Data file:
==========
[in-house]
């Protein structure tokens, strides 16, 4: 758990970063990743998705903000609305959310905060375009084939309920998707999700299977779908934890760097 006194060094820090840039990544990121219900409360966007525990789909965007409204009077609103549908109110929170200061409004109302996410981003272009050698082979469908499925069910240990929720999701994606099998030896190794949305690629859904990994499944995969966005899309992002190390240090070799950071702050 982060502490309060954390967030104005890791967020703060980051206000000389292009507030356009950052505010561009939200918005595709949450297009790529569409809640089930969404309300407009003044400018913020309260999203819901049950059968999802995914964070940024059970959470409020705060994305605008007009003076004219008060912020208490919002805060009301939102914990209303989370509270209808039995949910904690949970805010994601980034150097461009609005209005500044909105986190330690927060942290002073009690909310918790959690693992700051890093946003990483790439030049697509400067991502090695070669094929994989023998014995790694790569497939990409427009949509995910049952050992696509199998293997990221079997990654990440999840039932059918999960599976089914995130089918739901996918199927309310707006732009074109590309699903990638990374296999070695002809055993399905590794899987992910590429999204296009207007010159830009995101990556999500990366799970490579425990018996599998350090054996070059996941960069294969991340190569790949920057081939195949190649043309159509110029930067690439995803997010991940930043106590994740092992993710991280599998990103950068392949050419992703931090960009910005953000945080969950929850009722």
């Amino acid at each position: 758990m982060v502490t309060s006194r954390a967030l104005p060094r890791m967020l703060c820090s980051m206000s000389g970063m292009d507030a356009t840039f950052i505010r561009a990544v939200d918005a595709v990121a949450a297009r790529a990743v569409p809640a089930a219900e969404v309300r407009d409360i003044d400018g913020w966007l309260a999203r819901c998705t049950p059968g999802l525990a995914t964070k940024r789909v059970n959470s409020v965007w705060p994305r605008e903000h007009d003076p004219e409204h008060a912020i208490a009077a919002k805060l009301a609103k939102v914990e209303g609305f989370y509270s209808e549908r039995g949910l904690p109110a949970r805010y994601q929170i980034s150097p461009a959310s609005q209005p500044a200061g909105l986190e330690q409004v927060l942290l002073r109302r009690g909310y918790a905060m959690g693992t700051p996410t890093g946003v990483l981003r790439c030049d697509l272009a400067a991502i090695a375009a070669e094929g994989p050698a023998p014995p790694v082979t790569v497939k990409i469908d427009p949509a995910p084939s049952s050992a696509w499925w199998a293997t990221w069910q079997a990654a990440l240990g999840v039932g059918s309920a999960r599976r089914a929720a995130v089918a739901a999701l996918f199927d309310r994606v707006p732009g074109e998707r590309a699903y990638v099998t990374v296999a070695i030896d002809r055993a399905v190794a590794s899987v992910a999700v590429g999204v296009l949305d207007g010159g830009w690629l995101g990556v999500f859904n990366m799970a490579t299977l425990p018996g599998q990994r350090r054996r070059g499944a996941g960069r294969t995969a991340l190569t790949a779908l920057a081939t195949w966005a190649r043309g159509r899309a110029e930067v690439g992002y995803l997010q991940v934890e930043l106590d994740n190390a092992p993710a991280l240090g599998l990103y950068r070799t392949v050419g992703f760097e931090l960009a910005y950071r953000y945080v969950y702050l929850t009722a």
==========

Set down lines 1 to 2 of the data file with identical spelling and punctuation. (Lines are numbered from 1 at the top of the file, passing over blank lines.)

[in-house]
């Protein structure tokens, strides 16, 4: 758990970063990743998705903000609305959310905060375009084939309920998707999700299977779908934890760097 006194060094820090840039990544990121219900409360966007525990789909965007409204009077609103549908109110929170200061409004109302996410981003272009050698082979469908499925069910240990929720999701994606099998030896190794949305690629859904990994499944995969966005899309992002190390240090070799950071702050 982060502490309060954390967030104005890791967020703060980051206000000389292009507030356009950052505010561009939200918005595709949450297009790529569409809640089930969404309300407009003044400018913020309260999203819901049950059968999802995914964070940024059970959470409020705060994305605008007009003076004219008060912020208490919002805060009301939102914990209303989370509270209808039995949910904690949970805010994601980034150097461009609005209005500044909105986190330690927060942290002073009690909310918790959690693992700051890093946003990483790439030049697509400067991502090695070669094929994989023998014995790694790569497939990409427009949509995910049952050992696509199998293997990221079997990654990440999840039932059918999960599976089914995130089918739901996918199927309310707006732009074109590309699903990638990374296999070695002809055993399905590794899987992910590429999204296009207007010159830009995101990556999500990366799970490579425990018996599998350090054996070059996941960069294969991340190569790949920057081939195949190649043309159509110029930067690439995803997010991940930043106590994740092992993710991280599998990103950068392949050419992703931090960009910005953000945080969950929850009722």